>>>>>> seems reasonable to do. If lots of software developers cry foul,
>>>>>> perhaps we should reconsider. It seems to me, though, that actually
>>>>>> researching and defining a good algorithm for parsing SRT would be
>>>>>> others than just browsers.
>>>>>> How is that different from moving away from SRT. If everyone has to
>>>>> their parsing of SRT to accommodate a new spec, then that is a new
>>>> Not everyone has to change their parsers immediately, many will
>>>> work. However, if someone wants to support SRT in a compatible way,
>>>> very helpful to have a spec, assuming that WebSRT is actually
>>>> enough with existing SRT content.
>>>> This is quite similar to HTML4 vs HTML5. There are lots of mostly
>>>> compatible HTML parsers, but HTML5 defines a single parsing algorithm,
>>>> slow convergence towards that is a good thing.
>>> No, no, no! It is not at all similar to HTML4 and HTML5. A Web browser
>>> cannot suddenly stop working for a Web page, just because it has some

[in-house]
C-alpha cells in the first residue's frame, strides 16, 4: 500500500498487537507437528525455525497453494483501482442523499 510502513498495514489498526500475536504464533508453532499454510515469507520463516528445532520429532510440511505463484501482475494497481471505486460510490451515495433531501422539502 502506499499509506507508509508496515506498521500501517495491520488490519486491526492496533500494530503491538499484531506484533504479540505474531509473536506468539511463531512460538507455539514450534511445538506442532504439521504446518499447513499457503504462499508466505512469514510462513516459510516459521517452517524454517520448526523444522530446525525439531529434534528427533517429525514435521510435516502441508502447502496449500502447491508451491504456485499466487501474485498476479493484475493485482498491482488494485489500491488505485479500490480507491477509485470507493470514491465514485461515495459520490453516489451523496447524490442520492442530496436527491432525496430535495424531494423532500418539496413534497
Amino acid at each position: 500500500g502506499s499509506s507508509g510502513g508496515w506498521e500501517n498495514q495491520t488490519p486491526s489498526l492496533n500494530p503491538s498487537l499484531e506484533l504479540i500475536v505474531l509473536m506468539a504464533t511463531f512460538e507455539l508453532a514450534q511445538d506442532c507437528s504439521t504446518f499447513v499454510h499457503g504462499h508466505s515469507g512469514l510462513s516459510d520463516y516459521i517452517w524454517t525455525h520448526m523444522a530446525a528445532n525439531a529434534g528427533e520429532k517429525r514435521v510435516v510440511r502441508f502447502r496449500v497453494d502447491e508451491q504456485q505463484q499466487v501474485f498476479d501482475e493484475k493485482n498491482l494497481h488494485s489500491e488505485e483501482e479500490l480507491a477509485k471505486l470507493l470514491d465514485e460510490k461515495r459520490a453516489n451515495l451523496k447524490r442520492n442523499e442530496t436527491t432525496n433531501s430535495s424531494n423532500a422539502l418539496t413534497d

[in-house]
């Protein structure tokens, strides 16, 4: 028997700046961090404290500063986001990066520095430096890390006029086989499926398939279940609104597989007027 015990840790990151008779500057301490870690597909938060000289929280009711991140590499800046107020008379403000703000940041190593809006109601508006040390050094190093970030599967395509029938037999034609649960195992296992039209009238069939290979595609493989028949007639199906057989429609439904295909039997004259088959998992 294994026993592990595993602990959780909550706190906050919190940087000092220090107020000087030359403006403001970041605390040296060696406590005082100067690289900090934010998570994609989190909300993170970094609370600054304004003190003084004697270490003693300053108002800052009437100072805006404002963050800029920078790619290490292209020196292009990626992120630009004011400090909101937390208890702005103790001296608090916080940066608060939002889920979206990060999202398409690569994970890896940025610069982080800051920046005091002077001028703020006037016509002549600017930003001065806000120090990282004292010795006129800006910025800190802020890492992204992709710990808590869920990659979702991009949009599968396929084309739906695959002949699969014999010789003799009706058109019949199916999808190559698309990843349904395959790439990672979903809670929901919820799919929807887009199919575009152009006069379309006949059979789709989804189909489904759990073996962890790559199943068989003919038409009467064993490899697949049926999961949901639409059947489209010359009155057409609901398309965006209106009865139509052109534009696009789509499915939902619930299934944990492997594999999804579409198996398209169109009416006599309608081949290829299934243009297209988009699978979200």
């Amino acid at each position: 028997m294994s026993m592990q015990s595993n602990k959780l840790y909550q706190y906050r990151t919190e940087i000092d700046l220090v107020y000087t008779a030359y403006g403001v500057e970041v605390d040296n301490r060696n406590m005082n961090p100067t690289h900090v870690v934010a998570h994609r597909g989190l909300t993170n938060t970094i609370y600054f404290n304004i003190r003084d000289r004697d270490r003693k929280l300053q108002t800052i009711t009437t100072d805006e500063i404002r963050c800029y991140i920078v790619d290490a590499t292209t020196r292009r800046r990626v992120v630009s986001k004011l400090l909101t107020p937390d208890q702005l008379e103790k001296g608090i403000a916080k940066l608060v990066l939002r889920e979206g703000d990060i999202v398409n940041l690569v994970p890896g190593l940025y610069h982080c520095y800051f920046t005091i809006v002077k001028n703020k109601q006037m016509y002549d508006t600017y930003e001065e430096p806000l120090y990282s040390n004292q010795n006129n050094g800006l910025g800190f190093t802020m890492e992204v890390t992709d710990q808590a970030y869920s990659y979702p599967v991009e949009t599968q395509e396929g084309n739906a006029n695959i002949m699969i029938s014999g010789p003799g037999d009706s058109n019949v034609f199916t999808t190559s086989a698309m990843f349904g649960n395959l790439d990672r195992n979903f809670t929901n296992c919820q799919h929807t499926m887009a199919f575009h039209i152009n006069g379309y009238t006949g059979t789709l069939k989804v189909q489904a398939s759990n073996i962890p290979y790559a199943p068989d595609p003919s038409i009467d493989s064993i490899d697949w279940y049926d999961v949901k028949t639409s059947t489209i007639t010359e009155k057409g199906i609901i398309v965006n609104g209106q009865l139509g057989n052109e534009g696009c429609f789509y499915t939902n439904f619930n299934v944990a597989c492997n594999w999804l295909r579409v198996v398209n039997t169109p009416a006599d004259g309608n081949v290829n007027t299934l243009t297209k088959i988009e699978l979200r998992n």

>>> functionality in it. Thus, the HTML format has been developed such
>>> that it
>>> can be extended without breaking existing stuff. We can guarantee that
>>> browser will break because that is the way in which the format has been
>>> No such thing has happened for SRT and there is simply no way to
>>> that all new WebSRT files will work in all existing SRT software,
>>> SRT has not been specified as a extensible format and because there is
>>> agreement between all parties that have implemented SRT support as to
>>> extensions should be made.
>>> We can introduce such a thing for WebSRT, but we cannot claim it for
>> You are right, existing SRT parsers are probably far less interoperable
>> than HTML parsers were before HTML5.
>> Existing content demands that SRT parsers handle at least <i>, <b>,
>> and <u> in some manner, even if it is by ignoring it. Any parsers that
>> SRT as plain text don't even work with todays content, so I don't think
>> should be considered at all.
> You've just defined what SRT is. I would actually define SRT as the plain
> text format and the <i>, <b>, <font> and <u> markup as extensions.